1. ## partial sums series?

What is the sum of the series 1/ (n x (n+2)) from n=2 as n--> infinity? This series does converge because limit of this is 0. I know that the partial function is (1/2n)- (1/(2(n+2))). Then when I take a look at which way the series go, I end up with S of n = (1/12) - (1/(2(n+2))) - (1/(2(n+2))). I take a limit of (1/12) - lim as n-->infinity of (1/(2(n+2))) - lim as n-->infinity of (1/(2(n+2)))= (1/12)-0-0=(1/12). I don't know where to go after that.

Also how do you find limit from n=1 as n --> infinity of (1/((n)^(1/2)))-(1/((n+1)^(1/2)))? I know this one also converges because limit of this is 0.

Thanks!

2. Originally Posted by shah4u19
What is the sum of the series 1/ (n x (n+2)) from n=2 as n--> infinity? This series does converge because limit of this is 0. I know that the partial function is (1/2n)- (1/(2(n+2))). Then when I take a look at which way the series go, I end up with S of n = (1/12) - (1/(2(n+2))) - (1/(2(n+2))). I take a limit of (1/12) - lim as n-->infinity of (1/(2(n+2))) - lim as n-->infinity of (1/(2(n+2)))= (1/12)-0-0=(1/12). I don't know where to go after that.

Also how do you find limit from n=1 as n --> infinity of (1/((n)^(1/2)))-(1/((n+1)^(1/2)))? I know this one also converges because limit of this is 0.

Thanks!

I supose that "x" in 1/(n x (n+2)) must mean multiplication. Don't ever write it that way without prior explanation: after 7th grade nobody should use "x" as multiplication under otherwise explicitly said. Anyway:

1/[n(n + 2)] = (1/2)[1/n - 1/(n + 2)] =

(1/2)[1/2 - 1/4 + 1/3 - 1/5 +...+ 1/n - 1/( n + 2)] =

(1/2)[1/2 - 1/3 - 1/(n + 1) + 1/(n + 2)] = (1/2)[1/6 - 1/{(n-1)(n+2)}]

Now evaluate the limit of the above expression when n--> oo and you're done...and yes: you get the same as above: 1/12. This is the sum!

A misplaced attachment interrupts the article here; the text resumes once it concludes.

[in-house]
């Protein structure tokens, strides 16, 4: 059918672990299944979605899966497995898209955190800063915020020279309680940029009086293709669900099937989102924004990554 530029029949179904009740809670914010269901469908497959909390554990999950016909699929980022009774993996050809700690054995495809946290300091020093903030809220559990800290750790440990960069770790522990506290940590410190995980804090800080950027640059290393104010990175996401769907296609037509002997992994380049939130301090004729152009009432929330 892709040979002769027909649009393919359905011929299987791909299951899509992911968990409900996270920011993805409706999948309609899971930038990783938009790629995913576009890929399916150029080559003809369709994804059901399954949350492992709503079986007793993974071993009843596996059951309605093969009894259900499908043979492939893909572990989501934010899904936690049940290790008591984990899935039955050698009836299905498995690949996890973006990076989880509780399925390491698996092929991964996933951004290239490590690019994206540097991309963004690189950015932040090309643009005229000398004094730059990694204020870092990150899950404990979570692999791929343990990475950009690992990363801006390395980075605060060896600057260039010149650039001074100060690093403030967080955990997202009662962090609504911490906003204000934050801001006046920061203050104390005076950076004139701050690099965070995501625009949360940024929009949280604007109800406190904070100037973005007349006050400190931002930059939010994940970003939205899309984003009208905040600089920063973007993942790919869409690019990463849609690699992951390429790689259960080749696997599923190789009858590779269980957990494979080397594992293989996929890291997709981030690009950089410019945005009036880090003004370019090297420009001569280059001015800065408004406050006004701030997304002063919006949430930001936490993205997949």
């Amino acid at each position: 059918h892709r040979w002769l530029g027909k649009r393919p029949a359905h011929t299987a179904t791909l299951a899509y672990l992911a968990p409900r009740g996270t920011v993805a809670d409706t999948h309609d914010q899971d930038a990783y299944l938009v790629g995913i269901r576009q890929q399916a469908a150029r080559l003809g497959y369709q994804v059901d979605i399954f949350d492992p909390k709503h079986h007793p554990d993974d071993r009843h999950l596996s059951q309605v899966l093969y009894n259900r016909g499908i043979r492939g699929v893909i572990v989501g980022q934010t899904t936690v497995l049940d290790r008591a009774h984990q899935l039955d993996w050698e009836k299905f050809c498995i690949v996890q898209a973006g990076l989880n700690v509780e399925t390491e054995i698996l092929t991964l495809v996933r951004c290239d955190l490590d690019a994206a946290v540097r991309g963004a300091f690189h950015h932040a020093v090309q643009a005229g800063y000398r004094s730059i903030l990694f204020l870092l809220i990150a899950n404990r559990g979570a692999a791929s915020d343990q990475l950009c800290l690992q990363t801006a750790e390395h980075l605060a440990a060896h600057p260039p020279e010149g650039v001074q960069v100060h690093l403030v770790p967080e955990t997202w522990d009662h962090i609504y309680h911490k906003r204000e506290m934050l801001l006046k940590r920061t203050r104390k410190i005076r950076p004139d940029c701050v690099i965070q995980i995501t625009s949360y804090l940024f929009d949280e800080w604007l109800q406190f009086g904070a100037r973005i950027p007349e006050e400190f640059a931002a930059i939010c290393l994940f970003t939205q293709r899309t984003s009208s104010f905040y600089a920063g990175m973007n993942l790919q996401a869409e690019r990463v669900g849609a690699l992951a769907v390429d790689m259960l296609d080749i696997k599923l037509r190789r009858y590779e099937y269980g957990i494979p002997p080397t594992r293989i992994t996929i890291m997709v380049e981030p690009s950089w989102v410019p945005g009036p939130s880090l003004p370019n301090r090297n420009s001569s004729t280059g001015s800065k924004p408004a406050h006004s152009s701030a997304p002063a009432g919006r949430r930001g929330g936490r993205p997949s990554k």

Tonio

3. Also how do you find limit from n=1 as n --> infinity of (1/((n)^(1/2)))-(1/((n+1)^(1/2)))? I know this one also converges because limit of this is 0.
Do you mean find the sum ?
$
\sum_{n=1}^{\infty}\left(\frac{1}{\sqrt{n}}-\frac{1}{\sqrt{n+1}}\right)
$

If so then observe that this is a telescoping series.

$
\sum_{n=1}^{N}\left(\frac{1}{\sqrt{n}}-\frac{1}{\sqrt{n+1}}\right) = 1-\frac{1}{\sqrt{2}} + \left(\frac{1}{\sqrt{2}}-\frac{1}{\sqrt{3}}\right)+\dotsb = 1-\frac{1}{\sqrt{N+1}}
$

Now taking the limit

$
\lim\limits_{N\to\infty}\sum_{n=1}^{N}\left(\frac{ 1}{\sqrt{n}}-\frac{1}{\sqrt{n+1}}\right) =\lim\limits_{N\to\infty}\left( 1-\frac{1}{\sqrt{N+1}}\right)=1
$

Hope that helps

4. ## Re: partial sums series?

Sorry to revive an old thread. I noticed a minor mistake.

Tonio did most of the hard work in getting the sort-of-telescoping series into the form of

$\displaystyle\frac12\sum_{n=2}^{\infty}\left( \frac{1}{n}-\frac{1}{n+2}\right)$

The only terms that survive the telescoping cancellations are

$\displaystyle\frac12\left(\frac12+\frac13-\frac{1}{n+1}-\frac{1}{n+2}\right)$

Then as $n\to\infty$, the limit goes to $\displaystyle\frac12\left(\frac12+\frac13\right)= \frac12\cdot\frac56=\frac{5}{12}$.